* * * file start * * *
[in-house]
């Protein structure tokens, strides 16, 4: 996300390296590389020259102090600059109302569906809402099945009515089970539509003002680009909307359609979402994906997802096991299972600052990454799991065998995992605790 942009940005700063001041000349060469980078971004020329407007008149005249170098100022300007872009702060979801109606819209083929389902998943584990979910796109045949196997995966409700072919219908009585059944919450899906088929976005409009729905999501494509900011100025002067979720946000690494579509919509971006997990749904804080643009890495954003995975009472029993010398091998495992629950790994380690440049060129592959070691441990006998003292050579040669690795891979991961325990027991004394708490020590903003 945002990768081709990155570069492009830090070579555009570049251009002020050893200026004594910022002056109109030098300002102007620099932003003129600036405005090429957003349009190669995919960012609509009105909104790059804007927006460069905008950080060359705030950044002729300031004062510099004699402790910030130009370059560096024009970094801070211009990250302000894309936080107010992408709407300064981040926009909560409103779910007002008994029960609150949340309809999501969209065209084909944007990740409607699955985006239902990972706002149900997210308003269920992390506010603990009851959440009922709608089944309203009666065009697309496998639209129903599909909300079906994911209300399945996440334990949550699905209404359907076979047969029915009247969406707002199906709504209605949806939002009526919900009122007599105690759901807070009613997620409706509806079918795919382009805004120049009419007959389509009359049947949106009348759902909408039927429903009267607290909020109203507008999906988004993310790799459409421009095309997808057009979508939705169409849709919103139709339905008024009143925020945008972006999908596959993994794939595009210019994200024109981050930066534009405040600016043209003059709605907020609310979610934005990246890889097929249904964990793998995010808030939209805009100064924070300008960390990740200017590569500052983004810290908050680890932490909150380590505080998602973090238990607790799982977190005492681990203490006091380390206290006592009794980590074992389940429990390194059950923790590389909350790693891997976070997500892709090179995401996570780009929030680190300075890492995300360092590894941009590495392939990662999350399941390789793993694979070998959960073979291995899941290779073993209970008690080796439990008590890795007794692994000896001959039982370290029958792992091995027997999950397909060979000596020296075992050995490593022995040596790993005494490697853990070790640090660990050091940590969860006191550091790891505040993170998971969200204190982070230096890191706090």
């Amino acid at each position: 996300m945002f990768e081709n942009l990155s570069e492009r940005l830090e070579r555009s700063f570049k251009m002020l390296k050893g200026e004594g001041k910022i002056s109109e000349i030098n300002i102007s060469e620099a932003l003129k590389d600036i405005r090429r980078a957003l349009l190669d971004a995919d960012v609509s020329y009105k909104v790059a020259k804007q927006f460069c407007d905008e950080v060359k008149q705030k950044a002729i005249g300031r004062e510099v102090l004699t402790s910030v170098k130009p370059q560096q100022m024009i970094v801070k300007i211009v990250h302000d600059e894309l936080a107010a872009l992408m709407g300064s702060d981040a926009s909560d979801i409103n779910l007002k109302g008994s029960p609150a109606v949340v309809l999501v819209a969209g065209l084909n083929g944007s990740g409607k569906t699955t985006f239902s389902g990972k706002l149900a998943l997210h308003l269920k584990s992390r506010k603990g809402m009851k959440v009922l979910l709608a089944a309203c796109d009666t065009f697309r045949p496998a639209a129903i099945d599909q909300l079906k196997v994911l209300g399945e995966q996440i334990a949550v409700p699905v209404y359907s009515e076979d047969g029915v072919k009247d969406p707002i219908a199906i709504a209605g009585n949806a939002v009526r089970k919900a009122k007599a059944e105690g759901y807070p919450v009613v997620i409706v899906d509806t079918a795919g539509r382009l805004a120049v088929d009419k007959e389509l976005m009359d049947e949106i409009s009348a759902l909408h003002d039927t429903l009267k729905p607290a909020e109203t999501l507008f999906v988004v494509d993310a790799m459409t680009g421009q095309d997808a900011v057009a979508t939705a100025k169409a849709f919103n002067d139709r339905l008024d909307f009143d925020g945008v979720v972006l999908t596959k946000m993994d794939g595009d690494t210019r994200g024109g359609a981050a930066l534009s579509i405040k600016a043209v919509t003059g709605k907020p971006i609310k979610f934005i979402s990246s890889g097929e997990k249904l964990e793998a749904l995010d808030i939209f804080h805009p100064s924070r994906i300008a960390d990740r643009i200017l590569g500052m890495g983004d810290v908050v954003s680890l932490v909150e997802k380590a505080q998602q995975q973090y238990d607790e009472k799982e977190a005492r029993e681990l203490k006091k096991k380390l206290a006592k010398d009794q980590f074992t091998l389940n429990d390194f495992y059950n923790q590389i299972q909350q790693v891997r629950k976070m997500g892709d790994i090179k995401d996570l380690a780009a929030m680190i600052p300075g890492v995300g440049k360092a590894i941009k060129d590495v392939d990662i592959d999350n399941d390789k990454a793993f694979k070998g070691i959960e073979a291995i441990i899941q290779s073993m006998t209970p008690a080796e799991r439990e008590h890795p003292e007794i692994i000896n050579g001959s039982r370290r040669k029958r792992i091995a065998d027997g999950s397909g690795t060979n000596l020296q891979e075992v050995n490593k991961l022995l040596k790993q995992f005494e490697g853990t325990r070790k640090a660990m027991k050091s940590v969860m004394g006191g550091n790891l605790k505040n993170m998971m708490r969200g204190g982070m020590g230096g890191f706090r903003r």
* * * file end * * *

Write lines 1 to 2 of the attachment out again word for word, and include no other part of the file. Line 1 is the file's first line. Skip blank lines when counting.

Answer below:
[in-house]
């Protein structure tokens, strides 16, 4: 996300390296590389020259102090600059109302569906809402099945009515089970539509003002680009909307359609979402994906997802096991299972600052990454799991065998995992605790 942009940005700063001041000349060469980078971004020329407007008149005249170098100022300007872009702060979801109606819209083929389902998943584990979910796109045949196997995966409700072919219908009585059944919450899906088929976005409009729905999501494509900011100025002067979720946000690494579509919509971006997990749904804080643009890495954003995975009472029993010398091998495992629950790994380690440049060129592959070691441990006998003292050579040669690795891979991961325990027991004394708490020590903003 945002990768081709990155570069492009830090070579555009570049251009002020050893200026004594910022002056109109030098300002102007620099932003003129600036405005090429957003349009190669995919960012609509009105909104790059804007927006460069905008950080060359705030950044002729300031004062510099004699402790910030130009370059560096024009970094801070211009990250302000894309936080107010992408709407300064981040926009909560409103779910007002008994029960609150949340309809999501969209065209084909944007990740409607699955985006239902990972706002149900997210308003269920992390506010603990009851959440009922709608089944309203009666065009697309496998639209129903599909909300079906994911209300399945996440334990949550699905209404359907076979047969029915009247969406707002199906709504209605949806939002009526919900009122007599105690759901807070009613997620409706509806079918795919382009805004120049009419007959389509009359049947949106009348759902909408039927429903009267607290909020109203507008999906988004993310790799459409421009095309997808057009979508939705169409849709919103139709339905008024009143925020945008972006999908596959993994794939595009210019994200024109981050930066534009405040600016043209003059709605907020609310979610934005990246890889097929249904964990793998995010808030939209805009100064924070300008960390990740200017590569500052983004810290908050680890932490909150380590505080998602973090238990607790799982977190005492681990203490006091380390206290006592009794980590074992389940429990390194059950923790590389909350790693891997976070997500892709090179995401996570780009929030680190300075890492995300360092590894941009590495392939990662999350399941390789793993694979070998959960073979291995899941290779073993209970008690080796439990008590890795007794692994000896001959039982370290029958792992091995027997999950397909060979000596020296075992050995490593022995040596790993005494490697853990070790640090660990050091940590969860006191550091790891505040993170998971969200204190982070230096890191706090």